The Wurundjeri people used this land and its surrounds prior to European settlement.
In 1917 the Malvern City Council purchased 7.25 acres of land at the rear of properties facing Repton Road. Malvern’s first parks and gardens curator, Thomas Pockett, prepared plans for the park including a gardener’s cottage and a motor garage. The cottage was demolished in 1997 but the garage remains.
In 1918 the park was laid out with a serpentine avenue of 12 year old elm trees that were removed from Paxton Street. Shrubbery borders were planted and a cricket pitch was proposed. In 1923 a cyclone fence was erected on both sides of the walkway from Waverley Road to Ardrie Road to safeguard against stray dogs. A large bed was also formed and planted with spring flowering trees - “which should provide a pleasing feature at a future date”.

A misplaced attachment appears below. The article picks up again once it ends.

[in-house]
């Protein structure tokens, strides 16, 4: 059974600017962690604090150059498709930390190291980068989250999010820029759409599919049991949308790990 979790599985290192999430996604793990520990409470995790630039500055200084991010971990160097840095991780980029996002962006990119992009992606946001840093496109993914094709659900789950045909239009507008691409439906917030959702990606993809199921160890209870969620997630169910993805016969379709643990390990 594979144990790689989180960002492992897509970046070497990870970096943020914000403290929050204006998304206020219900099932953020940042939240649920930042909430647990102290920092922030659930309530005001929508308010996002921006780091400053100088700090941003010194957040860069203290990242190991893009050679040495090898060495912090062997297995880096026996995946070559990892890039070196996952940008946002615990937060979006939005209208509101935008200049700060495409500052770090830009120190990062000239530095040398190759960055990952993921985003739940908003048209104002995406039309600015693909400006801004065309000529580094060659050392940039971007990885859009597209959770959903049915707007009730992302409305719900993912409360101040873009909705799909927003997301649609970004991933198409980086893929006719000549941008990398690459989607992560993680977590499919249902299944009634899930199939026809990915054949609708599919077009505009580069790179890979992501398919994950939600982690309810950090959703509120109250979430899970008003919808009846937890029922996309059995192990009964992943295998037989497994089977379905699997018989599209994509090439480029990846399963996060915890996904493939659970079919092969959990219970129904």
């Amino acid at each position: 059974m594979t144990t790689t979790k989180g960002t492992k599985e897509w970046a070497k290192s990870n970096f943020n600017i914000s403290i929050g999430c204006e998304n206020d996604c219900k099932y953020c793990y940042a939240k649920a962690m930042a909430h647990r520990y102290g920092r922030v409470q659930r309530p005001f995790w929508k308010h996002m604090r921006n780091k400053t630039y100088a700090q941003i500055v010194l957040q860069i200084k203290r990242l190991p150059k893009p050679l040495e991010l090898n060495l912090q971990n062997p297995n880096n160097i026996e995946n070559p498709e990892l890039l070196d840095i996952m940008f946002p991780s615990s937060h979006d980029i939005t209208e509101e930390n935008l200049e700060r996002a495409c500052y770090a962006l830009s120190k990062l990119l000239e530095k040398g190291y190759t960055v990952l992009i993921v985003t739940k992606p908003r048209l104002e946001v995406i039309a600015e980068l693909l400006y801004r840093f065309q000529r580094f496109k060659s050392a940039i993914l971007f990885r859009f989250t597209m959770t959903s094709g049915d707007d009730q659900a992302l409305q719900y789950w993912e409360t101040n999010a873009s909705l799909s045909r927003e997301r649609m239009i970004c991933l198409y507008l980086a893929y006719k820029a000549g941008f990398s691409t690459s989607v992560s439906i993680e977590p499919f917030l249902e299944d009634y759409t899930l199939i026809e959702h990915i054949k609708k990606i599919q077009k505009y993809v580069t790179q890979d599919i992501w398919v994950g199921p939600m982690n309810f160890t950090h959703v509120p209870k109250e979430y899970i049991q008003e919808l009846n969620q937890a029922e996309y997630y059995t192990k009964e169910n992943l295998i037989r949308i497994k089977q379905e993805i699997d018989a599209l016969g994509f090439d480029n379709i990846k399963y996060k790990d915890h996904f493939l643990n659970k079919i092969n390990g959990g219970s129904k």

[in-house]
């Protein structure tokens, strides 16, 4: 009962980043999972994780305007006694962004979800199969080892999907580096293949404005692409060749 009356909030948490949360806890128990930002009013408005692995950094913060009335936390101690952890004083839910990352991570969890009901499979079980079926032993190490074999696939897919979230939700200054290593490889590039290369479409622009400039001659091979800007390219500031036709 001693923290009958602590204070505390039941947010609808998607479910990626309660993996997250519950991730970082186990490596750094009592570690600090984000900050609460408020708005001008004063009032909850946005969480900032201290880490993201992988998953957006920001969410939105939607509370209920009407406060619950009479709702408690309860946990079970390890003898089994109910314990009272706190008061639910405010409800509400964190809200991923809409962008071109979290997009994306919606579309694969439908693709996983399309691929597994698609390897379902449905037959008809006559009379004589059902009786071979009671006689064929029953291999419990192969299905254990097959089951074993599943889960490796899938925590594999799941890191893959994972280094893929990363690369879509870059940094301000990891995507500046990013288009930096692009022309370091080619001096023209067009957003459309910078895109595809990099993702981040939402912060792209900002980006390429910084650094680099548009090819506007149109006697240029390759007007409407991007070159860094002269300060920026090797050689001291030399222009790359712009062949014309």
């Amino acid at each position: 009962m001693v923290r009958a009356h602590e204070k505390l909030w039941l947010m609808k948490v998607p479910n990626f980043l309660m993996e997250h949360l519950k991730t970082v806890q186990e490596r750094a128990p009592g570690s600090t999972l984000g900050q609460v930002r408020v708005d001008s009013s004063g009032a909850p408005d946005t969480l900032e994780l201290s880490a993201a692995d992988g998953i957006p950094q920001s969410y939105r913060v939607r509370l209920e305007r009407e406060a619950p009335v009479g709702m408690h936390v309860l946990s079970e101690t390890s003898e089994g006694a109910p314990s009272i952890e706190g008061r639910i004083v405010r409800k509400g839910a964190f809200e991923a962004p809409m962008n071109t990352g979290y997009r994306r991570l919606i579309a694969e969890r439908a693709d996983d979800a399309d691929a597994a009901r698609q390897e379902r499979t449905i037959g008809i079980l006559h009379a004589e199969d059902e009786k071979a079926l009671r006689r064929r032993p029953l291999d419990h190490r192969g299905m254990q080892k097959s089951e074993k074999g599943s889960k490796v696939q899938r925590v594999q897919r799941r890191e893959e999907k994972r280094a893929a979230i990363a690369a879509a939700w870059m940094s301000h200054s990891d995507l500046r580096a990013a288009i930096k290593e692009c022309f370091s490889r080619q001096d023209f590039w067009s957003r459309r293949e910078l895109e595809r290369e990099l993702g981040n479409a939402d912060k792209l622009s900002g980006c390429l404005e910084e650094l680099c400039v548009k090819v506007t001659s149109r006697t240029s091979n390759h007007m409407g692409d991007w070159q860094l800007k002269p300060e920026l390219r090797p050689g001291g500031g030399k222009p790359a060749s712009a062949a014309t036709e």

The tennis courts were erected some years after the park was established and the brick pavilion and toilet block were erected in the 1970’s. The large timber building adjacent to the courts was relocated into the park from the Presbyterian Church tennis courts on Waverley Road. It also contains BBQ facilities and a playground.
In 1924 Mr. McCleery presented the Malvern City Council with two pairs of gates. One pair was erected at the end of Wilmot Street and the other at the Repton Road entrance. Only the Repton Road gates and fence remain. The Wilmot Street gates may have been relocated to the Ardrie Road entrance.
Ardrie Park is serviced by the number 3 tram along Waverley Rd, the nearest stop is approx. 50 metres from Ardrie. The 900 bus travelling along Dandenong Road is approx. 350 metres from Ardrie park.
Melways Reference: Map 68 H2